Marcia Bagnall, SBDC Director
Times are still tight, so are a business owner’s finances. You need to survive this downturn, but how? Now, even more than ever, you need to know your business. And you need to determine what level of cash cushion you feel you need to maintain your solvency over a period of time. As part of your analysis you should know the areas that are viable for cost containment and that could be targeted for streamlining. Most likely you will cut expenses to increase profits allowing you to build the cushion you need for the long term.
You will need to develop an operating strategy for effecting changes. One of the first things you need to do is to set a basic budget floor for the area(s) you will be cutting. When you establish the basic budget, it is critical that you include an amount sufficient to meet all the needs of the department or operations covered.
If you operate machinery or equipment, be certain to budget adequate maintenance and accrue an amount to set aside in case new equipment is required. Cutting too close to the edge could leave you out of production as a result of one major malfunction.
Travel and entertainment are an easy target for tough budget cuts. But, for many companies, these costs are an absolute sales necessity – your customers expect it and your competitors will be hot on your heels if you do not maintain these contacts. In many cases, the loss of business won’t be felt initially and you might feel that you saved money without any effect. Take the time to create a budget that allows your company, through all its sales efforts, to keep up a high profile with your customers.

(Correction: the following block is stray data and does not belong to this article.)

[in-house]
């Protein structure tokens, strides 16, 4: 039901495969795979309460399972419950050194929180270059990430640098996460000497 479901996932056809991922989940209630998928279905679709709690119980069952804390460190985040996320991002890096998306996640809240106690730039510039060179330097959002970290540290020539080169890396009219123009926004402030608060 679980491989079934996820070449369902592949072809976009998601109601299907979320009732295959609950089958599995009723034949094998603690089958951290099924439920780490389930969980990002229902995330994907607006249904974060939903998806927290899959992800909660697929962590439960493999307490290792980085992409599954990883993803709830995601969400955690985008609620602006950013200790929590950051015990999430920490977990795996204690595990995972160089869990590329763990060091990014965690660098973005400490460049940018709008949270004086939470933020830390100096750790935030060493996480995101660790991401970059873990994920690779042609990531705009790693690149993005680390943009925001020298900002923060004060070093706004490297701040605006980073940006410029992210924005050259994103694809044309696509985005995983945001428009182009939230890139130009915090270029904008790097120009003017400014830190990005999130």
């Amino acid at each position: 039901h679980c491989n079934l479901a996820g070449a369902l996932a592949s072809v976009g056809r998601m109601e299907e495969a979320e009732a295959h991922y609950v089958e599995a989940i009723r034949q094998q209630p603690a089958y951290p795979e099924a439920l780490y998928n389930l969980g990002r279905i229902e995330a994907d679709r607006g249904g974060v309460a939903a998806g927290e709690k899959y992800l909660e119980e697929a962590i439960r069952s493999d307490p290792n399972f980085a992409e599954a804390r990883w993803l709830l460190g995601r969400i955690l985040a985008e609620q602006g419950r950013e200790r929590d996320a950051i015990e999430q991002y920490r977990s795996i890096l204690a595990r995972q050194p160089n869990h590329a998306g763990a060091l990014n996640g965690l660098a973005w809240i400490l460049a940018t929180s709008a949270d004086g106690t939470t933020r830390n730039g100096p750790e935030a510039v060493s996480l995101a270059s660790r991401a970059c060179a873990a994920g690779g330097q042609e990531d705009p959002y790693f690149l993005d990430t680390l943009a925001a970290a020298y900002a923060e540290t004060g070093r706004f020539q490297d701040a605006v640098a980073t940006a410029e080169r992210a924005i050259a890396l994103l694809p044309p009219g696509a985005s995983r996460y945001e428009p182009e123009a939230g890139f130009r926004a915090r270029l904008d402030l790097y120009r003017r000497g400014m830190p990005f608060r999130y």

If you know that your administrative cost is way out of line, don’t just storm through and fire every third person to save money. First, determine what work is essential and how many people it takes to accomplish those tasks. What support do they need in terms of equipment and outside services? Put a number to that to find your minimum floor. But, that is not the level that your have to reach. Always leave room above minimum service. You will do your cutting on the margins above this operational level. If you get down to the bare minimum, you leave very little in the way of real service and have no margin for error. While you don’t need ten people doing the work of five, cutting back too far will mean if someone is out sick or resigns, important work may not get done. Your intention is to be efficient, not at a critical edge with no margin for error.
When you begin a program of serious cost reductions, you should develop a target percentage for the costs and where you are going to focus for the reduction. Spreading the cost cuts fairly across departments won’t ease the difficulty that managers have when budgets are cut, but it will make others feel that this is a group effort and not a punitive attack.